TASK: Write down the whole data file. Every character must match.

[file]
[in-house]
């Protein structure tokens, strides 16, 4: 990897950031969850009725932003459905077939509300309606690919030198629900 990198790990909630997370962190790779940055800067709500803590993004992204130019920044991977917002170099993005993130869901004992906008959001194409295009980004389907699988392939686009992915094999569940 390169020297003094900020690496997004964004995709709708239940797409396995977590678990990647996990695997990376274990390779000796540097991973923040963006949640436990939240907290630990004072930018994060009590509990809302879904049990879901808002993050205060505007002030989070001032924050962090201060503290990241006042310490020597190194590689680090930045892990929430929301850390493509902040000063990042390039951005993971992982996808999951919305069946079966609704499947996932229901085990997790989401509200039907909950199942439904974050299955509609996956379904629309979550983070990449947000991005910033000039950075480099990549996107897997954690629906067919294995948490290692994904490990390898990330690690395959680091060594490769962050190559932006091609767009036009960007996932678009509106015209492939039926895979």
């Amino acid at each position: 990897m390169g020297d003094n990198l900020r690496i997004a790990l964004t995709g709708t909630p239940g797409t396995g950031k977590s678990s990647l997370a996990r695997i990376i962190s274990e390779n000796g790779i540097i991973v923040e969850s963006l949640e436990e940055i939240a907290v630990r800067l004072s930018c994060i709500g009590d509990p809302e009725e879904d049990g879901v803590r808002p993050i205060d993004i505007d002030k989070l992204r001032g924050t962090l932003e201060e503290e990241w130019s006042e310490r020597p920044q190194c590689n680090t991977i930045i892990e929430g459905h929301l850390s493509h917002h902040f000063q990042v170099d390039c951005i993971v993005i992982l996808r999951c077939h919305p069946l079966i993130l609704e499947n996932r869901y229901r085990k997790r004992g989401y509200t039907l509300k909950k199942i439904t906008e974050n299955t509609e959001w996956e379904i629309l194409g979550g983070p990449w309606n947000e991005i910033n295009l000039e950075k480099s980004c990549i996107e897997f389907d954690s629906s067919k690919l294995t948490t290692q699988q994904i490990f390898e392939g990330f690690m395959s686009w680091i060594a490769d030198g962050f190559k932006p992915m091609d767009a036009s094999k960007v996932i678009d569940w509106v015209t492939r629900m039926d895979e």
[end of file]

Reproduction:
[in-house]
């Protein structure tokens, strides 16, 4: 990897950031969850009725932003459905077939509300309606690919030198629900 990198790990909630997370962190790779940055800067709500803590993004992204130019920044991977917002170099993005993130869901004992906008959001194409295009980004389907699988392939686009992915094999569940 390169020297003094900020690496997004964004995709709708239940797409396995977590678990990647996990695997990376274990390779000796540097991973923040963006949640436990939240907290630990004072930018994060009590509990809302879904049990879901808002993050205060505007002030989070001032924050962090201060503290990241006042310490020597190194590689680090930045892990929430929301850390493509902040000063990042390039951005993971992982996808999951919305069946079966609704499947996932229901085990997790989401509200039907909950199942439904974050299955509609996956379904629309979550983070990449947000991005910033000039950075480099990549996107897997954690629906067919294995948490290692994904490990390898990330690690395959680091060594490769962050190559932006091609767009036009960007996932678009509106015209492939039926895979």
């Amino acid at each position: 990897m390169g020297d003094n990198l900020r690496i997004a790990l964004t995709g709708t909630p239940g797409t396995g950031k977590s678990s990647l997370a996990r695997i990376i962190s274990e390779n000796g790779i540097i991973v923040e969850s963006l949640e436990e940055i939240a907290v630990r800067l004072s930018c994060i709500g009590d509990p809302e009725e879904d049990g879901v803590r808002p993050i205060d993004i505007d002030k989070l992204r001032g924050t962090l932003e201060e503290e990241w130019s006042e310490r020597p920044q190194c590689n680090t991977i930045i892990e929430g459905h929301l850390s493509h917002h902040f000063q990042v170099d390039c951005i993971v993005i992982l996808r999951c077939h919305p069946l079966i993130l609704e499947n996932r869901y229901r085990k997790r004992g989401y509200t039907l509300k909950k199942i439904t906008e974050n299955t509609e959001w996956e379904i629309l194409g979550g983070p990449w309606n947000e991005i910033n295009l000039e950075k480099s980004c990549i996107e897997f389907d954690s629906s067919k690919l294995t948490t290692q699988q994904i490990f390898e392939g990330f690690m395959s686009w680091i060594a490769d030198g962050f190559k932006p992915m091609d767009a036009s094999k960007v996932i678009d569940w509106v015209t492939r629900m039926d895979e």